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United States: Negotiations on Preclearance Agreements to Start

(July 1, 2015)

In May 2015, the United States Department of Homeland Security (DHS) announced that it will start negotiations with nine countries (Belgium, the Dominican Republic, Japan, the Netherlands, Norway, Spain, Sweden, Turkey, and the United Kingdom) in order to attempt to reach agreements with their respective governments on preclearance operations that would take place in airports located in these nations. (Press Release, DHS, DHS Announces Intent to Expand Preclearance to 10 New Airports, (May 29, 2015)).

Preclearance is a process whereby officers with Customs and Border Protection (CBP) on duty abroad determine whether passengers and their baggage or goods headed to the United States may be admitted into the country before departing a port overseas, provided that applicable U.S. aviation security standards are met so that passengers may arrive at a U.S. destination without having to be re-inspected. (Id.)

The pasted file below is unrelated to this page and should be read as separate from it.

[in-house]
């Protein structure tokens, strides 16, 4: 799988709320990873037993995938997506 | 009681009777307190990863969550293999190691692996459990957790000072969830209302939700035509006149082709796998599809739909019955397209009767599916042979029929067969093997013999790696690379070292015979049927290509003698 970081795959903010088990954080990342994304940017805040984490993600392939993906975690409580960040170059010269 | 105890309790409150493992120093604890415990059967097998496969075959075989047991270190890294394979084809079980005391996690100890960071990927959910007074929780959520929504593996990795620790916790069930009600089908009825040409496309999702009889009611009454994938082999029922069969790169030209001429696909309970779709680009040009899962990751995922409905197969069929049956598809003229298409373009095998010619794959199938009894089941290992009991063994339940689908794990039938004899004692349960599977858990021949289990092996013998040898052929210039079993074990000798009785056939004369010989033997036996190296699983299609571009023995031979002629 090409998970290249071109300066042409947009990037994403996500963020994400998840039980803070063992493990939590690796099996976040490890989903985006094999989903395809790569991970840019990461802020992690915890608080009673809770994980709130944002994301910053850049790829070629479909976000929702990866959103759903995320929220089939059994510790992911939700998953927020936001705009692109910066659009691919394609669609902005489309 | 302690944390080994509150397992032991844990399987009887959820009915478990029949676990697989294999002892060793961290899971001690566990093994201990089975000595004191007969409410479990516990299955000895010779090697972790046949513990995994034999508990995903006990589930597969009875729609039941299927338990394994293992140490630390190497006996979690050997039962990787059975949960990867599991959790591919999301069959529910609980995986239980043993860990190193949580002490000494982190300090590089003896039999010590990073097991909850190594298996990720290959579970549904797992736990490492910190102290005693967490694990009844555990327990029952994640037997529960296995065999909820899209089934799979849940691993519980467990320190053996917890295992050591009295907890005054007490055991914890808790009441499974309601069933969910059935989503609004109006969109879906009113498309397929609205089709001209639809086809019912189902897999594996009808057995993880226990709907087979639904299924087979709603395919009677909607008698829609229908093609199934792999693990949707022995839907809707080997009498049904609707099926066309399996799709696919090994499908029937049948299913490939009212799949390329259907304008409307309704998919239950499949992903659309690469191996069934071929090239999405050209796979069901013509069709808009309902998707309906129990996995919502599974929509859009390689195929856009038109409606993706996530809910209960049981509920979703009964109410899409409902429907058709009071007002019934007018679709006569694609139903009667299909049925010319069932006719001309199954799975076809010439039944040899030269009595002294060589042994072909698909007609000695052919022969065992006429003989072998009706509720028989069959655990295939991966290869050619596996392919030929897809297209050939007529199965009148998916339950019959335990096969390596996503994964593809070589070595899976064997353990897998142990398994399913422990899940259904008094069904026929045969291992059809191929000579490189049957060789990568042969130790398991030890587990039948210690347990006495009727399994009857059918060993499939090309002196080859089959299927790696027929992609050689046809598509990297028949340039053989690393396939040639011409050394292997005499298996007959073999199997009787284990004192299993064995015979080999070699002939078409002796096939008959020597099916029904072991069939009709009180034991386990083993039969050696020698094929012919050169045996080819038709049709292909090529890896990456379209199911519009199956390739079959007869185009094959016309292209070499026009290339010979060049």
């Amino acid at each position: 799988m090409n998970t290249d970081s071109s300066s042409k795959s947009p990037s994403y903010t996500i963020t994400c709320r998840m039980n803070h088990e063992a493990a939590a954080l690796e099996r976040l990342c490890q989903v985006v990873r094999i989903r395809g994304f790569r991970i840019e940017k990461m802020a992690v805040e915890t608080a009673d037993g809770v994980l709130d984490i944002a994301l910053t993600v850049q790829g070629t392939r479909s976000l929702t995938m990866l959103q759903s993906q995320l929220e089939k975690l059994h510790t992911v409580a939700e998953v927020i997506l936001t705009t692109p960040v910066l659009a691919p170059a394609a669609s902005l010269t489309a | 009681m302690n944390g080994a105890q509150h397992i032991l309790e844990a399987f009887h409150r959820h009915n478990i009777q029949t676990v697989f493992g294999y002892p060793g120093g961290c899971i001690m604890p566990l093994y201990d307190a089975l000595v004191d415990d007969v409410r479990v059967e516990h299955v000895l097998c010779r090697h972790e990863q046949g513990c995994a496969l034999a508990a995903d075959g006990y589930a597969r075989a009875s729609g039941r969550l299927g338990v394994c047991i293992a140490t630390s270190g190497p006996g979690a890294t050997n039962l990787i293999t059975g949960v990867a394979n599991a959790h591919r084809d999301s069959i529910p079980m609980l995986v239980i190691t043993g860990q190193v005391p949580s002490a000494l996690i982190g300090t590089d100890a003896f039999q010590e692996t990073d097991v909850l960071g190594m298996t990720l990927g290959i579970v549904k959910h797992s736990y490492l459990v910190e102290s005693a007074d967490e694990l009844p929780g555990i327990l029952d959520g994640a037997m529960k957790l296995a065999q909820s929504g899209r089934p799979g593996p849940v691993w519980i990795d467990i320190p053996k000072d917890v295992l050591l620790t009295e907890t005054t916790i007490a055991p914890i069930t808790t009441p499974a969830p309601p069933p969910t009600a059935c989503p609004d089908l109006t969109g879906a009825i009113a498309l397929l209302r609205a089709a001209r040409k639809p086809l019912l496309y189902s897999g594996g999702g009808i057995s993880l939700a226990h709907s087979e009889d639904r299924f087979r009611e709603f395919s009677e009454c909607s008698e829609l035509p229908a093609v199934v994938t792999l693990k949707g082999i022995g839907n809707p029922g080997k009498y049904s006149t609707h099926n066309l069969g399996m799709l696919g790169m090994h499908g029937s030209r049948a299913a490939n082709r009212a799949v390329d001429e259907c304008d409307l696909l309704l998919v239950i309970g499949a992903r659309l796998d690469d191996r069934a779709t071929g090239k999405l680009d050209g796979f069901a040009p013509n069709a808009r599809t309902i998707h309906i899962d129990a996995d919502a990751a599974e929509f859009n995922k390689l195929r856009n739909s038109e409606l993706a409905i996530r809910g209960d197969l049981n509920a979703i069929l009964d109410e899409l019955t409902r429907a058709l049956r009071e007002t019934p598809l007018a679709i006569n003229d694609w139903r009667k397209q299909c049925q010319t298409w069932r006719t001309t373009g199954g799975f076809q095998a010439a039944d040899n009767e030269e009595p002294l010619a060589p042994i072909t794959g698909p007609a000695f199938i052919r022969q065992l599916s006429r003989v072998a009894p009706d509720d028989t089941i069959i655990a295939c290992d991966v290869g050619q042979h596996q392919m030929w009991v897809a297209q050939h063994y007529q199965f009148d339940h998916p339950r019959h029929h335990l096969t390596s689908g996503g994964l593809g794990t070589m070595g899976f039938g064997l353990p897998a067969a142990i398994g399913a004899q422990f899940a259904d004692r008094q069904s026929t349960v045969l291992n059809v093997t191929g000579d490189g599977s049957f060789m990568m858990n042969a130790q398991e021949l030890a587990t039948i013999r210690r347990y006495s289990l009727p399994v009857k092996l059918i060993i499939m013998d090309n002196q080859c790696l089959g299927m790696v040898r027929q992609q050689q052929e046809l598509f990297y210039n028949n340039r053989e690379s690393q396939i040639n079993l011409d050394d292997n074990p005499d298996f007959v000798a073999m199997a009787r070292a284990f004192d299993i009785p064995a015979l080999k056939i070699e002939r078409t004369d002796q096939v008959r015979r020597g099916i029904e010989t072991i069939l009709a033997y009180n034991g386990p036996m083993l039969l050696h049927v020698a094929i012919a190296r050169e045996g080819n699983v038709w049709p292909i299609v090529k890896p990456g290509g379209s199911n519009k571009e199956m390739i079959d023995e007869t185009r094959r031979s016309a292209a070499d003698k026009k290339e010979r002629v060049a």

The DHS requested statements of interest from foreign countries willing to engage in negotiations aimed at reaching such preclearance agreements with the United States. More than 24 foreign airports responded in the affirmative, and from among them the airports located in the aforementioned countries were selected based on their potential to support the program. (Id.) The specific airports chosen include:

  • Brussels Airport, Belgium;
  • Punta Cana Airport, Dominican Republic;
  • Narita International Airport, Japan;
  • Amsterdam Airport Schipol, Netherlands;
  • Oslo Airport, Norway;
  • Madrid-Barajas Airport, Spain;
  • Stockholm Arlanda Airport, Sweden;
  • Istanbul Ataturk Airport, Turkey; and
  • London Heathrow Airport and Manchester Airport, United Kingdom. (Id.)

Currently, the CBP has 15 preclearance points, located in Aruba, the Bahamas, Bermuda, Canada, Ireland, and the United Arab Emirates. (Id.)